How much does a parents’ religion or ideology influence their children’s moral outlook? Here is a except from The God Delusion by Richard Dawkins that describes a study done by sociologist George Taramin of Israeli school children ages 8 – 14 to gauge their moral reaction to the story of Joshua and the sacking of Jericho from the Bible.
“George Tamarin. Tamarin presented to more than a thousand Israeli schoolchildren, aged between eight and fourteen, the account of the battle of Jericho in the book of Joshua:
Joshua said to the people, ‘Shout; for the LORD has given you the city. And the city and all that is within it shall be devoted to the LORD for destruction . . . But all silver and gold, and vessels of bronze and iron, are sacred to the LORD; they shall go into the treasury of the LORD.’ . . . Then they utterly destroyed all in the city, both men and women, young and old, oxen, sheep, and asses, with the edge of the sword . . . And they burned the city with fire, and all within it; only the silver and gold, and the vessels of bronze and of iron, they put into the treasury of the house of the LORD.
Tamarin then asked the children a simple moral question: ‘Do you think Joshua and the Israelites acted rightly or not?’ They had to choose between A (total approval), B (partial approval) and C (total disapproval). The results were polarized: 66 per cent gave total approval and 26 per cent total disapproval, with rather fewer (8 per cent) in the middle with partial approval. Here are three typical answers from the total approval (A) group:
In my opinion Joshua and the Sons of Israel acted well, and here are the reasons: God promised them this land, and gave them permission to conquer. If they would not have acted in this manner or killed anyone, then there would be the danger that the Sons of Israel would have assimilated among the Goyim.
In my opinion Joshua was right when he did it, one reason being that God commanded him to exterminate the people so that the tribes of Israel will not be able to assimilate amongst them and learn their bad ways.
Joshua did good because the people who inhabited the land were of a different religion, and when Joshua killed them he wiped their religion from the earth.
The justification for the genocidal massacre by Joshua is religious in every case. Even those in category C, who gave total disapproval, did so, in some cases, for backhanded religious reasons. One girl, for example, disapproved of Joshua’s conquering Jericho because, in order to do so, he had to enter it:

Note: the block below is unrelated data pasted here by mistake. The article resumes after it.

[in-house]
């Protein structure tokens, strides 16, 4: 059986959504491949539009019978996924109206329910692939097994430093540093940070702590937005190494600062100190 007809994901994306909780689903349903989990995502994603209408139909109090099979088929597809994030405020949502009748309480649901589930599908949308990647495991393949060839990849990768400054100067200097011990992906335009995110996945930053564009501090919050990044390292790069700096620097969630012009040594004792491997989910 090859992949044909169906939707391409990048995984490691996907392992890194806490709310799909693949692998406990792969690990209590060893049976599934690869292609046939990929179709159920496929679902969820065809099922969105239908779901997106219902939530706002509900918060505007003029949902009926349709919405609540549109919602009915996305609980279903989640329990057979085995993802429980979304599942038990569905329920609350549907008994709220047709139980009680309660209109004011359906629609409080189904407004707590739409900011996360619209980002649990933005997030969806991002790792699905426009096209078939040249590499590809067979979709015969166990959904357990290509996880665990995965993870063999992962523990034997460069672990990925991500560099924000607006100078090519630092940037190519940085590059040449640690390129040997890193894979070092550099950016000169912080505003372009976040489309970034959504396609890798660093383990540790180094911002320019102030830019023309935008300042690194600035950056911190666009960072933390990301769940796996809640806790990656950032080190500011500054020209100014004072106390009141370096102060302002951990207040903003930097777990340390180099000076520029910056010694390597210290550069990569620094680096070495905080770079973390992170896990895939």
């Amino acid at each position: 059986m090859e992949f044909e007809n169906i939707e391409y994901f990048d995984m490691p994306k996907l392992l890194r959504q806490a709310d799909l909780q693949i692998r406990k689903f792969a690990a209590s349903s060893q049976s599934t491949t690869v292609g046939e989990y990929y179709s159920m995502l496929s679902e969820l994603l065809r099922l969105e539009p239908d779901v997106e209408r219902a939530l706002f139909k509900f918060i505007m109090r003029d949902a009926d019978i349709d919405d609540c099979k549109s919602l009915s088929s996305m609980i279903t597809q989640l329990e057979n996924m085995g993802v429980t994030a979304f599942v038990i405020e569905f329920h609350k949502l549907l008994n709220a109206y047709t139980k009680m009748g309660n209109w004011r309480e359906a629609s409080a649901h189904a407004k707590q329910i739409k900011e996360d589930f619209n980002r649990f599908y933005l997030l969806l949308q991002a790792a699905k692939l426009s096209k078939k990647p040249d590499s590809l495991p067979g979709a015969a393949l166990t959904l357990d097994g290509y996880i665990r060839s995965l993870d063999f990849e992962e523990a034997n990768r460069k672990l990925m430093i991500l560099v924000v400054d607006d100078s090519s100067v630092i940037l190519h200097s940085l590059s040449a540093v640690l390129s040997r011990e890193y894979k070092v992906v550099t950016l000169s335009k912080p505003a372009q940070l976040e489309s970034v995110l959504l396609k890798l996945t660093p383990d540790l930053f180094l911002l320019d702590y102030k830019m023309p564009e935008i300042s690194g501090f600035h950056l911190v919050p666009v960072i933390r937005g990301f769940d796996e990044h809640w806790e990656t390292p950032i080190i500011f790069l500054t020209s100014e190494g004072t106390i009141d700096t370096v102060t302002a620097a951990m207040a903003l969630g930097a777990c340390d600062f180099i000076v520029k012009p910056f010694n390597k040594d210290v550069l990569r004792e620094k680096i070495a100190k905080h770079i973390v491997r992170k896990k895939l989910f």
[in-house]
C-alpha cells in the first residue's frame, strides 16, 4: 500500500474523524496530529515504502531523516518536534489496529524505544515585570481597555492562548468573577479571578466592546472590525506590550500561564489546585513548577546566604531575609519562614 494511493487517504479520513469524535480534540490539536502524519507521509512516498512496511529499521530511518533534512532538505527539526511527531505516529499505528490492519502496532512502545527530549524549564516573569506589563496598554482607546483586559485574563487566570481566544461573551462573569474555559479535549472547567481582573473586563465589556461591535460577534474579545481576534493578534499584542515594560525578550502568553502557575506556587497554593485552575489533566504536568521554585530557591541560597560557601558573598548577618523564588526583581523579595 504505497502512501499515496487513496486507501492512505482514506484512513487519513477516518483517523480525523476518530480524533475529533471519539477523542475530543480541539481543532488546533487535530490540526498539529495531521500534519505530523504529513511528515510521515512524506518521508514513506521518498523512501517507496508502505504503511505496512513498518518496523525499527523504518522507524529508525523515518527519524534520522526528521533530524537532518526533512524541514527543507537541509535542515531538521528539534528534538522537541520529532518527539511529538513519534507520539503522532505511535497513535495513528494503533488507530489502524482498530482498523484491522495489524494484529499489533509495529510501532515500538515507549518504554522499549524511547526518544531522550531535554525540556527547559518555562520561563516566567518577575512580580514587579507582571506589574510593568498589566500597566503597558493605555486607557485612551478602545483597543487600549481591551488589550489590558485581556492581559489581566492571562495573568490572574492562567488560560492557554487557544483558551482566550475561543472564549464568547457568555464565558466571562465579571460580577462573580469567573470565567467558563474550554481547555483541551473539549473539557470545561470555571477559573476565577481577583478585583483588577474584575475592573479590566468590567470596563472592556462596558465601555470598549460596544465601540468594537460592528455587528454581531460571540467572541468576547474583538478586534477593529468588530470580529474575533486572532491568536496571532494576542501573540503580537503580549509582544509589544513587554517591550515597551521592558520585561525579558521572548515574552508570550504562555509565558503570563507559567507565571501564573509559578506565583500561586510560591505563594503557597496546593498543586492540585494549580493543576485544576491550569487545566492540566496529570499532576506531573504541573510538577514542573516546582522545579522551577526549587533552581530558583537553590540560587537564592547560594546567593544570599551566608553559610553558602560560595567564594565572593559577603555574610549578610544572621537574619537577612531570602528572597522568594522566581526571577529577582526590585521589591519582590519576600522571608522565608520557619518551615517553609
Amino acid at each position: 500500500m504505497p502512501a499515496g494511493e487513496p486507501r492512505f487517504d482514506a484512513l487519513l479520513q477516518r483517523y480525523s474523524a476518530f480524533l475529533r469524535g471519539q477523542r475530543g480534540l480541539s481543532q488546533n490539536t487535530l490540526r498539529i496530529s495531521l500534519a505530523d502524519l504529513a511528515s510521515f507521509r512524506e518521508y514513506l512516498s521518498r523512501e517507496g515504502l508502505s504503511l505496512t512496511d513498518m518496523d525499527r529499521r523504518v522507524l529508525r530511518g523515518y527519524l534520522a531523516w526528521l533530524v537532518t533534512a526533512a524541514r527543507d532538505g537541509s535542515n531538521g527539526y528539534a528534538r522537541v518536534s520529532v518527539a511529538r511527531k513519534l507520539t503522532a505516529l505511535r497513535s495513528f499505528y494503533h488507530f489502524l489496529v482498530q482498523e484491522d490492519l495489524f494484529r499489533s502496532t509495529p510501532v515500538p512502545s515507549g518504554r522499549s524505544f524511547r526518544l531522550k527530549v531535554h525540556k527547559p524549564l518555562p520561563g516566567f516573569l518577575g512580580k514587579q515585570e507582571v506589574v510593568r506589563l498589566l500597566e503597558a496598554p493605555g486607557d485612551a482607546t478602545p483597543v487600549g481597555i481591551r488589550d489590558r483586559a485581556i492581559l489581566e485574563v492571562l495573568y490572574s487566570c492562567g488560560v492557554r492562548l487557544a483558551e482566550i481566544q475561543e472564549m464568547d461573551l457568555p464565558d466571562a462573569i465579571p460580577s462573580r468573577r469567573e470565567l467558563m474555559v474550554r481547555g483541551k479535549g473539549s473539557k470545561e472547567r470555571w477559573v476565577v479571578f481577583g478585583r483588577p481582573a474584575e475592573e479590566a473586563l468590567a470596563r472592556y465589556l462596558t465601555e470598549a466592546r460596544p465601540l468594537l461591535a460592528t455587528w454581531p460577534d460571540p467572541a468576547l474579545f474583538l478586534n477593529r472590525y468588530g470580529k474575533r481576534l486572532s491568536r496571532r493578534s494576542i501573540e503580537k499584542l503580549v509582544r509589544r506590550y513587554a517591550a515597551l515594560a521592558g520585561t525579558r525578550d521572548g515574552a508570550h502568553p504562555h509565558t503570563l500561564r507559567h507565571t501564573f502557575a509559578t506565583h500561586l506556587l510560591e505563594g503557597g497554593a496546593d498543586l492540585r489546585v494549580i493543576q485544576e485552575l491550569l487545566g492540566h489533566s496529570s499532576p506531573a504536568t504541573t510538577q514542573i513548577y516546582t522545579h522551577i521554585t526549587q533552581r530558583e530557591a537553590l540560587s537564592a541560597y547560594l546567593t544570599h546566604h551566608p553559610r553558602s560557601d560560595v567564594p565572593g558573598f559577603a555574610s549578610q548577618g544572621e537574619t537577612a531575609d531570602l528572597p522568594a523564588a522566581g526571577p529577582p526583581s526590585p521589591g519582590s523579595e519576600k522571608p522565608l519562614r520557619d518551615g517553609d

I think it is bad, since the Arabs are impure and if one enters an impure land one will also become impure and share their curse.
Two others who totally disapproved did so because Joshua destroyed everything, including animals and property, instead of keeping some as spoil for the Israelites:
I think Joshua did not act well, as they could have spared the animals for themselves.
I think Joshua did not act well, as he could have left the property of Jericho; if he had not destroyed the property it would have belonged to the Israelites.
Tamarin ran a fascinating control group in his experiment. A different group of 168 Israeli children were given the same text from the book of Joshua, but with Joshua’s own name replaced by ‘General Lin’ and ‘Israel’ replaced by ‘a Chinese kingdom 3,000 years ago’. Now the experiment gave opposite results. Only 7 per cent approved of General Lin’s behavior, and 75 per cent disapproved.
In other words, when their loyalty to Judaism was removed from the calculation, the majority of the children agreed with the moral judgements that most modern humans would share.” *
The same study was also mentioned more briefly in an article by Paul Vallely in the Saturday, 13 December 1997 edition of The Independent in the U.K. In it Vallely cites the same study with the same outcomes and also goes on to mention that George Tamarin was fired from his position at Tel Aviv University for publishing the results of this study. **
I think the results of this study show very clearly how innocent children can be influenced to make poor moral choices based on their upbringing. They will, of course, most likely carry these prejudices into adulthood.
The really interesting thing about the results of this study is that it shows that the children do have a good basic sense of what is right and moral, as long as it isn’t clouded by their religious prejudices.
I think what we should take away from this is that religious beliefs, political beliefs, ideological beliefs and cultural environment all can interfere with our ability to apply our innate sense of morality to situations that seem to fit into the milieu of our belief systems.
What we all need to try hard to do is to step back from the knee jerk reaction to situations based on our religious, political, ideological belief systems and cultural environment, and reframe the situation in a frame of reference outside of those systems. This is similar to the idea of putting yourself in someone else’s shoes.
If we are not able to do this then we will end up making wrong moral choices that go against our true sense of morality. And this can only serve to lessen us as individuals.
*The God Delusion, p 255 – 257, by Richard Dawkins
**Faith & Reason: How Joshua Claimed a 20th-century Victim, Paul Vallely, Saturday, 13 December 1997, The Independent